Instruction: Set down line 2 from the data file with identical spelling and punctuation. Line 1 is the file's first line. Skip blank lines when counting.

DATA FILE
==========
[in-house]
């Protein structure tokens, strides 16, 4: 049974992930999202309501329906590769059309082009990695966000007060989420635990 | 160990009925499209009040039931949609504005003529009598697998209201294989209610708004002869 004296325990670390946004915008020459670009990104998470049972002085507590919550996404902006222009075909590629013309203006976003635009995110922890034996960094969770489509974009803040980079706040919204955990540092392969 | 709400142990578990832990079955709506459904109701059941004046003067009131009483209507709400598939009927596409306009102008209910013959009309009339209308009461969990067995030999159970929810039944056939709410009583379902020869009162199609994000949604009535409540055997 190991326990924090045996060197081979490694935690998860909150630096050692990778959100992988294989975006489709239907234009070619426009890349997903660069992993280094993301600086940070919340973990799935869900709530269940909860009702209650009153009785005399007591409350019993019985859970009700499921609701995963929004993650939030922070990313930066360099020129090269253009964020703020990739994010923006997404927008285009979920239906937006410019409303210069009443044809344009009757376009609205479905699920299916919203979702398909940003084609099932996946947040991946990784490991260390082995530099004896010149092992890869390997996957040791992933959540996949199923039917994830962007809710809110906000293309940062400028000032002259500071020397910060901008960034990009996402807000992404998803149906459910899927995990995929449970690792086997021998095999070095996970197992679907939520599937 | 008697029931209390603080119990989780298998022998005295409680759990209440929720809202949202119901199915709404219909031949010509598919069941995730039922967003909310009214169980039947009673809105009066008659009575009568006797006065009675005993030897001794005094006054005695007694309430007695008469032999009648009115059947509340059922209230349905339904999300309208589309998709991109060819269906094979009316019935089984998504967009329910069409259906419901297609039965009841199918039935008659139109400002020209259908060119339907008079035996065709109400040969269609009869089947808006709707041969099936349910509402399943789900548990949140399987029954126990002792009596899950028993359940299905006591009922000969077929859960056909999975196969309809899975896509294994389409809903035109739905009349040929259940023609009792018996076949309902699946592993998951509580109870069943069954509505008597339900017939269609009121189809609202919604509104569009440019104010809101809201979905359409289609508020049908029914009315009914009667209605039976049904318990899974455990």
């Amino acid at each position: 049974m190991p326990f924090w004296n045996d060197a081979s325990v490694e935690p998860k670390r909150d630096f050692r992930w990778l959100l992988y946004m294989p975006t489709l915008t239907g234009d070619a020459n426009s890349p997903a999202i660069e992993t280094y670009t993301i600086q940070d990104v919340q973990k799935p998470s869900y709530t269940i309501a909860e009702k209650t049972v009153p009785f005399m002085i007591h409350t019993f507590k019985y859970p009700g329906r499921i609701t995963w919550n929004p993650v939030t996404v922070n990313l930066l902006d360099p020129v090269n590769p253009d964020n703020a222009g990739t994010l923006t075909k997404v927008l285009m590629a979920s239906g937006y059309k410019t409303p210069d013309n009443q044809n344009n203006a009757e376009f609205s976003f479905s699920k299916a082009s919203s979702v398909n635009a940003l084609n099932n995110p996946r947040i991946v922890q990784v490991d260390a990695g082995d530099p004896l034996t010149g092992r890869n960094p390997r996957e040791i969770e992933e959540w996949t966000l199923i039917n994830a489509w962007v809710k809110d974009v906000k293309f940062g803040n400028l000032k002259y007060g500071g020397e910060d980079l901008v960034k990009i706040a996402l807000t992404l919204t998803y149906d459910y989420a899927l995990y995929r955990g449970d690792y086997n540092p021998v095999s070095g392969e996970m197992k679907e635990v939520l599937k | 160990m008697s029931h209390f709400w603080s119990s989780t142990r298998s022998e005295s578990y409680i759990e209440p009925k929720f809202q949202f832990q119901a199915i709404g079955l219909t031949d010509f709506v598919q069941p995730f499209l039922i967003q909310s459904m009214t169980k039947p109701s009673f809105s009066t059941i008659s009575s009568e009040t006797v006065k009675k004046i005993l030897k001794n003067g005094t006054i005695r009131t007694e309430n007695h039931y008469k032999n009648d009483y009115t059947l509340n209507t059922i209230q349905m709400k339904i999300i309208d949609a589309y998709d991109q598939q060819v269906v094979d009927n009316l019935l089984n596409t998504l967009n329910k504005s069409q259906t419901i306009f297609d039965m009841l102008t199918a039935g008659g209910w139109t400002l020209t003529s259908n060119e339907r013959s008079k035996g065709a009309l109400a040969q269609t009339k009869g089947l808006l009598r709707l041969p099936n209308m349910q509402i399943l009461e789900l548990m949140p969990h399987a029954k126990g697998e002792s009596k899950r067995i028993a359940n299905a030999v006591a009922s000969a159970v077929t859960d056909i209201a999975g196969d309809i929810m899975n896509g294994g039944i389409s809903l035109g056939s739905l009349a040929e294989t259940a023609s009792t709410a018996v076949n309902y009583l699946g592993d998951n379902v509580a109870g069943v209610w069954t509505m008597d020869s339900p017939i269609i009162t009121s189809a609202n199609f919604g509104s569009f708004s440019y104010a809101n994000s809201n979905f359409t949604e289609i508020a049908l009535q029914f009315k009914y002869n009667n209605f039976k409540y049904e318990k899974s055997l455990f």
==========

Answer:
């Protein structure tokens, strides 16, 4: 049974992930999202309501329906590769059309082009990695966000007060989420635990 | 160990009925499209009040039931949609504005003529009598697998209201294989209610708004002869 004296325990670390946004915008020459670009990104998470049972002085507590919550996404902006222009075909590629013309203006976003635009995110922890034996960094969770489509974009803040980079706040919204955990540092392969 | 709400142990578990832990079955709506459904109701059941004046003067009131009483209507709400598939009927596409306009102008209910013959009309009339209308009461969990067995030999159970929810039944056939709410009583379902020869009162199609994000949604009535409540055997 190991326990924090045996060197081979490694935690998860909150630096050692990778959100992988294989975006489709239907234009070619426009890349997903660069992993280094993301600086940070919340973990799935869900709530269940909860009702209650009153009785005399007591409350019993019985859970009700499921609701995963929004993650939030922070990313930066360099020129090269253009964020703020990739994010923006997404927008285009979920239906937006410019409303210069009443044809344009009757376009609205479905699920299916919203979702398909940003084609099932996946947040991946990784490991260390082995530099004896010149092992890869390997996957040791992933959540996949199923039917994830962007809710809110906000293309940062400028000032002259500071020397910060901008960034990009996402807000992404998803149906459910899927995990995929449970690792086997021998095999070095996970197992679907939520599937 | 008697029931209390603080119990989780298998022998005295409680759990209440929720809202949202119901199915709404219909031949010509598919069941995730039922967003909310009214169980039947009673809105009066008659009575009568006797006065009675005993030897001794005094006054005695007694309430007695008469032999009648009115059947509340059922209230349905339904999300309208589309998709991109060819269906094979009316019935089984998504967009329910069409259906419901297609039965009841199918039935008659139109400002020209259908060119339907008079035996065709109400040969269609009869089947808006709707041969099936349910509402399943789900548990949140399987029954126990002792009596899950028993359940299905006591009922000969077929859960056909999975196969309809899975896509294994389409809903035109739905009349040929259940023609009792018996076949309902699946592993998951509580109870069943069954509505008597339900017939269609009121189809609202919604509104569009440019104010809101809201979905359409289609508020049908029914009315009914009667209605039976049904318990899974455990």